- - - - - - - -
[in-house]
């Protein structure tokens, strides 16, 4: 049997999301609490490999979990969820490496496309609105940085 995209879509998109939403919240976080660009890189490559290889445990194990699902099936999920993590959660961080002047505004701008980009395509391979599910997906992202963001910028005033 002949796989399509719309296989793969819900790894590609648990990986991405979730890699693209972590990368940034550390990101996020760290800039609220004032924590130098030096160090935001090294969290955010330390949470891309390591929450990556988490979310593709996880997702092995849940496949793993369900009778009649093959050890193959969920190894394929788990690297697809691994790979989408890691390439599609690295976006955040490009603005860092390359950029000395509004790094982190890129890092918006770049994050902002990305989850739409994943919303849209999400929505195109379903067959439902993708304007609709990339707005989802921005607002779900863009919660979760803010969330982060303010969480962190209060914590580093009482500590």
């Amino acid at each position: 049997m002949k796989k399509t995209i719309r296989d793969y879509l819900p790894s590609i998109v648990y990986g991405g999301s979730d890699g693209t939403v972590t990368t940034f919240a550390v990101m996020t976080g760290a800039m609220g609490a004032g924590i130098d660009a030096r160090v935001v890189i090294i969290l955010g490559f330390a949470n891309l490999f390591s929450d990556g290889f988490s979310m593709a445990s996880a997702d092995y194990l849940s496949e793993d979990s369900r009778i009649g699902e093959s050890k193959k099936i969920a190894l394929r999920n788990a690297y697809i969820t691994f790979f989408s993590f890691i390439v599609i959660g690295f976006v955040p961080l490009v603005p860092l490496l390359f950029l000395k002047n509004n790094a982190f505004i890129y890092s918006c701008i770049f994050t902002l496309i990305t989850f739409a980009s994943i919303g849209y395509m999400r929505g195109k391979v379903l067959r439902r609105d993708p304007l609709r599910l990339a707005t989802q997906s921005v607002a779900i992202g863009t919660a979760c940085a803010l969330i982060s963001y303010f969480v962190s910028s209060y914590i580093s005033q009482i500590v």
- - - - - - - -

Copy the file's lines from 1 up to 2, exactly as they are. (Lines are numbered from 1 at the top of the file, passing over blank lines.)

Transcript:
[in-house]
């Protein structure tokens, strides 16, 4: 049997999301609490490999979990969820490496496309609105940085 995209879509998109939403919240976080660009890189490559290889445990194990699902099936999920993590959660961080002047505004701008980009395509391979599910997906992202963001910028005033 002949796989399509719309296989793969819900790894590609648990990986991405979730890699693209972590990368940034550390990101996020760290800039609220004032924590130098030096160090935001090294969290955010330390949470891309390591929450990556988490979310593709996880997702092995849940496949793993369900009778009649093959050890193959969920190894394929788990690297697809691994790979989408890691390439599609690295976006955040490009603005860092390359950029000395509004790094982190890129890092918006770049994050902002990305989850739409994943919303849209999400929505195109379903067959439902993708304007609709990339707005989802921005607002779900863009919660979760803010969330982060303010969480962190209060914590580093009482500590």